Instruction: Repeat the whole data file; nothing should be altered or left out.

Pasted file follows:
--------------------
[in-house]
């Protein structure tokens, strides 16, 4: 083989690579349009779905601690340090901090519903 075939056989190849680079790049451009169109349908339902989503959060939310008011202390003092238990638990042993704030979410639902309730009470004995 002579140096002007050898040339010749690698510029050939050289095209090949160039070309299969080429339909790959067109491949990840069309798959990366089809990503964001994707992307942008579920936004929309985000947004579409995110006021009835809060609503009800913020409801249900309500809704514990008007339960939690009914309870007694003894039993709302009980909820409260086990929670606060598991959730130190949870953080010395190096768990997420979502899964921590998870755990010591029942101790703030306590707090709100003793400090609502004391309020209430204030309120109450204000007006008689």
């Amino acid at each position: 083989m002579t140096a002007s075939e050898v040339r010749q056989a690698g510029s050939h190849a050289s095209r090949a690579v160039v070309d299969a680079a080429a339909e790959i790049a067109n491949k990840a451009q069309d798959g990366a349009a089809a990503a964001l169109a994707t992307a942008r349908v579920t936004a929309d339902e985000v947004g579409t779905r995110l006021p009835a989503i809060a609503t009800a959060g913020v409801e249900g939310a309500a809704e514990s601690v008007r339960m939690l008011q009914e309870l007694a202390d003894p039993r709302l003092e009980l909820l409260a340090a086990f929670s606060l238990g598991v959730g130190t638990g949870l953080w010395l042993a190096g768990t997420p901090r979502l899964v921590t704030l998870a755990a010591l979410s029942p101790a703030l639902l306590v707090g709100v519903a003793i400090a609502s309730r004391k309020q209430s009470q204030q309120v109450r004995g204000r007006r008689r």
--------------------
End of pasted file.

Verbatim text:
[in-house]
């Protein structure tokens, strides 16, 4: 083989690579349009779905601690340090901090519903 075939056989190849680079790049451009169109349908339902989503959060939310008011202390003092238990638990042993704030979410639902309730009470004995 002579140096002007050898040339010749690698510029050939050289095209090949160039070309299969080429339909790959067109491949990840069309798959990366089809990503964001994707992307942008579920936004929309985000947004579409995110006021009835809060609503009800913020409801249900309500809704514990008007339960939690009914309870007694003894039993709302009980909820409260086990929670606060598991959730130190949870953080010395190096768990997420979502899964921590998870755990010591029942101790703030306590707090709100003793400090609502004391309020209430204030309120109450204000007006008689």
């Amino acid at each position: 083989m002579t140096a002007s075939e050898v040339r010749q056989a690698g510029s050939h190849a050289s095209r090949a690579v160039v070309d299969a680079a080429a339909e790959i790049a067109n491949k990840a451009q069309d798959g990366a349009a089809a990503a964001l169109a994707t992307a942008r349908v579920t936004a929309d339902e985000v947004g579409t779905r995110l006021p009835a989503i809060a609503t009800a959060g913020v409801e249900g939310a309500a809704e514990s601690v008007r339960m939690l008011q009914e309870l007694a202390d003894p039993r709302l003092e009980l909820l409260a340090a086990f929670s606060l238990g598991v959730g130190t638990g949870l953080w010395l042993a190096g768990t997420p901090r979502l899964v921590t704030l998870a755990a010591l979410s029942p101790a703030l639902l306590v707090g709100v519903a003793i400090a609502s309730r004391k309020q209430s009470q204030q309120v109450r004995g204000r007006r008689r």